Marquam Hill Lectures
Since 1981, the Marquam Hill Lecture Series has brought together leading members of the OHSU faculty with the public for free lectures which feature innovative and cutting edge biomedical research and clinical advances that will form the basis of tomorrow's cures and treatments.
The Marquam Hill Lecture Series is one of the most popular and long-standing lecture series about science by scientists in Oregon. The series honors the memory of Mrs. Elizabeth Gray, co-founder of the Marquam Hill Steering Committee, a group of community leaders who advocate for the public missions of OHSU throughout the state. In addition to oversight of the Marquam Hill Lectures, the Committee selects and maintains the extensive collection of art in OHSU buildings, and curated Art on the Hill, a book of works from the OHSU collection.
2017–18 lecture series
Sweat Smart: What Sports Medicine Science Tells Us about Effective – and Safe – Exercise
Douglas B. McKeag, M.D., M.S., F.A.C.S.M.
Thursday, October 19, 2017
Whether you're an athlete, a weekend warrior or an active retiree, sports medicine science has come a long way in discovering the do's and don'ts of injury-free fitness. Douglas B. McKeag M.D., M.S., F.A.C.S.M., adjunct instructor of Family Medicine, OHSU School of Medicine, shares insights on such current topics as concussion risk on the playing field;high-intensity interval training (HIIT) and how to keep your knees going as long as you do. Dr. McKeag, a pioneer in primary care sports medicine, founding director of the Indiana University Center for Sports Medicine and longtime chair of family medicine at IU School of Medicine, is an OHSU-affiliated instructor who has served as a consultant to the 2000 Sydney and 2008 Beijing Olympic Committees and an expert source for such publications as Sports Illustrated and ESPN, Dr. McKeag is known for his factual and informative presentations.
The promise of early cancer detection
Sadik Esener, Ph.D.
Thursday, Nov. 16, 2017 at 7 p.m.
OHSU Auditorium, Marquam Hill Campus
Register to attend
National Cancer Institute data shows that cancer patients' five-year survival rate approaches 99 percent if the disease is detected at stage 1. The challenge: many cancers detected early are not actually lethal –yet current detection approaches can't tell us which are or aren't, so patients too often get unnecessary, sometimes risky, therapies that impact their quality of life. Sadik Esener, Ph.D., is building a multidisciplinary team to reveal the evolutionary biology of cancer to develop low-cost screening, determine which cancers to aggressively treat and leverage precision therapies to minimize toxicity. The Wendt Family Chair professor of biomedical engineering in the OHSU School of Medicine and director of the Knight Cancer Institute Cancer Early Detection Advanced Research Center (CEDAR), Dr. Esener and his team's goal is to find and eliminate lethal cancers at the earliest stage with little harm to the patient.
Your zip code/your health: Understanding and overcoming the social determinants of health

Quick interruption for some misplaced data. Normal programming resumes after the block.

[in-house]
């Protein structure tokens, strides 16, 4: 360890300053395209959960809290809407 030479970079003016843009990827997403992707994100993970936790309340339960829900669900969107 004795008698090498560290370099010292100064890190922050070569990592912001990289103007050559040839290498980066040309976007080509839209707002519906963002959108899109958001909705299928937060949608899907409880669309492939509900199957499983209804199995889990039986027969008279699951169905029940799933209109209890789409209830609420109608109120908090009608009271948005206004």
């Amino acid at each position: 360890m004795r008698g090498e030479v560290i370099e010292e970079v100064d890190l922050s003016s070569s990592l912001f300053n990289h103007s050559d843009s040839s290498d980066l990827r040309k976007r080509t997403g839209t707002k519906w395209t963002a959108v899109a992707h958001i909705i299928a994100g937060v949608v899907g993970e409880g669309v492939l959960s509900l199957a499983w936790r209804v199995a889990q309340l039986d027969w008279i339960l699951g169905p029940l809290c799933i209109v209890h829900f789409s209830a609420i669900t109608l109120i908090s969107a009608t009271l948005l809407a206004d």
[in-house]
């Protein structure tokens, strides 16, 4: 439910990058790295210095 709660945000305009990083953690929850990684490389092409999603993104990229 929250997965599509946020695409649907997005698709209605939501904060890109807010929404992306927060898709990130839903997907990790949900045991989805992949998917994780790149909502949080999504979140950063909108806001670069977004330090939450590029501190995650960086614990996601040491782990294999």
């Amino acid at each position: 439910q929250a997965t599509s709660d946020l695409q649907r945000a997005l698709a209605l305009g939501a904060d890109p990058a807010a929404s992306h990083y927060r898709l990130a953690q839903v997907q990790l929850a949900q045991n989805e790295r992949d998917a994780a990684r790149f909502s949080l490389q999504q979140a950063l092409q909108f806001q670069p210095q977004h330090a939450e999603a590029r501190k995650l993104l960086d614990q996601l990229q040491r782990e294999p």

David Bangsberg, M.D., M.P.H.
Note that this lecture is the second, not the third, Thursday.
David Bangsberg, M.D., M.P.H., founding dean of the OHSU-PSU School of Public Health, takes us on his personal and scholarly journey from Lincoln High School Class of 1981 in Portland to medical school in Baltimore, residency in New York City, fellowship in San Francisco, professorship in Cambridge, MA and visiting professorship in rural Uganda. Caring for people suffering from HIV/AIDS, addiction and homelessness, he learned the extent to which where you are born and the social climate around you determines your health. For Dr. Bangsberg, returning to Portland to lead the new OHSU-PSU School of Public Health is making good on his commitment to change that paradigm.
Holding Fast to Dreams: Creating a Climate of Success
for All Students in STEM and Beyond
Freeman Hrabowski, President, University of Maryland,
Mark O. Hatfield Lecture – Co-Sponsored by Marquam Hill Steering Committee
Monday, April 9, 2018 at 7 p.m.
OHSU Collaborative Life Sciences Building
Event registration will begin in December 2017
Rapid and dramatic demographic and technological changes present our nation with enormous challenges for educating students and preparing them for successful careers, particularly in science, technology, engineering, and math (STEM). Freeman Hrabowski, President of the University of Maryland, Baltimore County (UMBC), leads a campus widely recognized for its culture of embracing academic innovation to help students of all backgrounds succeed. He will draw on UMBC's experiences, along with three decades of studying minority student achievement nationwide, to discuss approaches for promoting inclusive excellence, academic innovation, and ultimately student success.
Cracking the code of advanced prostate cancer
Joshi J. Alumkal, M.D.
Prostate cancer is the third-leading cause of cancer-related death in men in the United States. Not all prostate cancers are the same, and we now know more than ever about how the blueprint –or code –of prostate cancer cells differs from normal cells. Understanding which differences in this blueprint are most important for cancer aggressiveness and treatment decision-making will be the focus of Dr. Joshi Alumkal's lecture. Dr. Alumkal is an associate professor of medicine in the OHSU School of Medicine and co-leader of the OHSU Knight Cancer Institute Prostate Cancer Research Program. In this lecture, Dr. Alumkal will discuss how engaging patients as partners has significantly improved our ability to understand the blueprint of advanced prostate cancer and to develop new treatments to control advanced prostate cancer more effectively.
In the interest of serving all Oregonians, each Marquam Hill Lecture is recorded. Watch past years' lectures here.